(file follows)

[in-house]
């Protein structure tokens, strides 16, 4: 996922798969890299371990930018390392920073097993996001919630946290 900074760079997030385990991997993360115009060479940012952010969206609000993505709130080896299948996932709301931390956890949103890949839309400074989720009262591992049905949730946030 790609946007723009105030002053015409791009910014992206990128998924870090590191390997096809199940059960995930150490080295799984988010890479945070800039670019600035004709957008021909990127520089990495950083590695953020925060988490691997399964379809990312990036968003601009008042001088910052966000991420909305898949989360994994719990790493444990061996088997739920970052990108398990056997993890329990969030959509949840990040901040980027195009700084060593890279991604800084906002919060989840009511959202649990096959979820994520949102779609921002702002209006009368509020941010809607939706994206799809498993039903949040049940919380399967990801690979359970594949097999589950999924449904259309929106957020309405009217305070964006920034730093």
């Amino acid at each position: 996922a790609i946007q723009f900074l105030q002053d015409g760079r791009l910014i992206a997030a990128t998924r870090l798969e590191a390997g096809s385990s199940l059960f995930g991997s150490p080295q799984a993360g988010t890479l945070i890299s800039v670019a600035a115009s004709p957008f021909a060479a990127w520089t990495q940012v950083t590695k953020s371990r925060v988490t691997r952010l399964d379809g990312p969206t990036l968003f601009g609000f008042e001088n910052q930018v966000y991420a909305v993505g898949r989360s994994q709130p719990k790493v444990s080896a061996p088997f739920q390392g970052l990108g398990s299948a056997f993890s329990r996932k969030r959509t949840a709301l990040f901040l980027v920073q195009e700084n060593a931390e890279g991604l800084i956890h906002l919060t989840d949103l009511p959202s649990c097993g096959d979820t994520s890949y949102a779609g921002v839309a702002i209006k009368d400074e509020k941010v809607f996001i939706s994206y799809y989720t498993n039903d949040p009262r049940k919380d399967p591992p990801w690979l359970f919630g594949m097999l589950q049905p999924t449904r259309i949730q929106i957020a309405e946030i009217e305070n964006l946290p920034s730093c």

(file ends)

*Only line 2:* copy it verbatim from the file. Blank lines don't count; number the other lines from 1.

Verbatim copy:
């Protein structure tokens, strides 16, 4: 996922798969890299371990930018390392920073097993996001919630946290 900074760079997030385990991997993360115009060479940012952010969206609000993505709130080896299948996932709301931390956890949103890949839309400074989720009262591992049905949730946030 790609946007723009105030002053015409791009910014992206990128998924870090590191390997096809199940059960995930150490080295799984988010890479945070800039670019600035004709957008021909990127520089990495950083590695953020925060988490691997399964379809990312990036968003601009008042001088910052966000991420909305898949989360994994719990790493444990061996088997739920970052990108398990056997993890329990969030959509949840990040901040980027195009700084060593890279991604800084906002919060989840009511959202649990096959979820994520949102779609921002702002209006009368509020941010809607939706994206799809498993039903949040049940919380399967990801690979359970594949097999589950999924449904259309929106957020309405009217305070964006920034730093």